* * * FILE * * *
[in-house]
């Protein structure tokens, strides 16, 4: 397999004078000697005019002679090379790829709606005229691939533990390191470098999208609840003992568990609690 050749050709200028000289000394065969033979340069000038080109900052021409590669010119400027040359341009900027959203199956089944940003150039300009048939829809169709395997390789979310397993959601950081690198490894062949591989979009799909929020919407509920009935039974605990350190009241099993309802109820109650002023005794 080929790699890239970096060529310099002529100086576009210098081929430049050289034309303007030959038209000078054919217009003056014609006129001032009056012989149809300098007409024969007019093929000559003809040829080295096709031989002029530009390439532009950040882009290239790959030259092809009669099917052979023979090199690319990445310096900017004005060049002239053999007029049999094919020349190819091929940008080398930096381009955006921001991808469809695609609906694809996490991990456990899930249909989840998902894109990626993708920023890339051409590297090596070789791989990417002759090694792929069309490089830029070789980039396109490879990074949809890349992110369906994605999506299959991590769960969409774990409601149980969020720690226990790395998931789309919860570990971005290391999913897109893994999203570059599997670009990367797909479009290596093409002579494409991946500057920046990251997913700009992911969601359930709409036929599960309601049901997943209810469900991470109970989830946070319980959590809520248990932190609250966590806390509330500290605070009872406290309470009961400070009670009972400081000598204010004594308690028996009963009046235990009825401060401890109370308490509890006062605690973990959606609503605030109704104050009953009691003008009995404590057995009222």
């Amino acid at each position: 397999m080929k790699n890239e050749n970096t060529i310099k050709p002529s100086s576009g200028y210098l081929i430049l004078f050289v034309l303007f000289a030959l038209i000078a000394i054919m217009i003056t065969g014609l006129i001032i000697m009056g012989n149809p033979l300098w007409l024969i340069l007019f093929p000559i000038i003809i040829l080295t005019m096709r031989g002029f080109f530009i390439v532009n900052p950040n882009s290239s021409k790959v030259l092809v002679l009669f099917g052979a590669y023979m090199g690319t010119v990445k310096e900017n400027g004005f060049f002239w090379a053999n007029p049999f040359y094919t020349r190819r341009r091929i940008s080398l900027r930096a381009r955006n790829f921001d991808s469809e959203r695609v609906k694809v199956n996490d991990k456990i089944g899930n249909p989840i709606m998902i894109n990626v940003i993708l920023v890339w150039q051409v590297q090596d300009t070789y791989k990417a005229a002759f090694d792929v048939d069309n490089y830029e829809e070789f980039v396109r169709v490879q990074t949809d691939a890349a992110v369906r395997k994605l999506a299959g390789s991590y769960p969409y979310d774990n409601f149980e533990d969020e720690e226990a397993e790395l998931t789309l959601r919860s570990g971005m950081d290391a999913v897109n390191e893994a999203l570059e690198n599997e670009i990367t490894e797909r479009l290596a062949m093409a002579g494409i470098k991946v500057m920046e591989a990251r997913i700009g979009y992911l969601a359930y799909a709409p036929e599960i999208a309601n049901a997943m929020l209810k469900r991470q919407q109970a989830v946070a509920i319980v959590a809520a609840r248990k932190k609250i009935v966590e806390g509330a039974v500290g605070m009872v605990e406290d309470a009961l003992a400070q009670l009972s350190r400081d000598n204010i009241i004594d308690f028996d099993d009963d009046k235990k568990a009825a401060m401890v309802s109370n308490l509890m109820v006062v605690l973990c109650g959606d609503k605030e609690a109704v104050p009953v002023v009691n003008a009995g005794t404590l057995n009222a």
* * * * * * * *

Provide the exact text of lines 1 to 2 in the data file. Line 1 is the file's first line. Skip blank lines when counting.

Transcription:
[in-house]
């Protein structure tokens, strides 16, 4: 397999004078000697005019002679090379790829709606005229691939533990390191470098999208609840003992568990609690 050749050709200028000289000394065969033979340069000038080109900052021409590669010119400027040359341009900027959203199956089944940003150039300009048939829809169709395997390789979310397993959601950081690198490894062949591989979009799909929020919407509920009935039974605990350190009241099993309802109820109650002023005794 080929790699890239970096060529310099002529100086576009210098081929430049050289034309303007030959038209000078054919217009003056014609006129001032009056012989149809300098007409024969007019093929000559003809040829080295096709031989002029530009390439532009950040882009290239790959030259092809009669099917052979023979090199690319990445310096900017004005060049002239053999007029049999094919020349190819091929940008080398930096381009955006921001991808469809695609609906694809996490991990456990899930249909989840998902894109990626993708920023890339051409590297090596070789791989990417002759090694792929069309490089830029070789980039396109490879990074949809890349992110369906994605999506299959991590769960969409774990409601149980969020720690226990790395998931789309919860570990971005290391999913897109893994999203570059599997670009990367797909479009290596093409002579494409991946500057920046990251997913700009992911969601359930709409036929599960309601049901997943209810469900991470109970989830946070319980959590809520248990932190609250966590806390509330500290605070009872406290309470009961400070009670009972400081000598204010004594308690028996009963009046235990009825401060401890109370308490509890006062605690973990959606609503605030109704104050009953009691003008009995404590057995009222």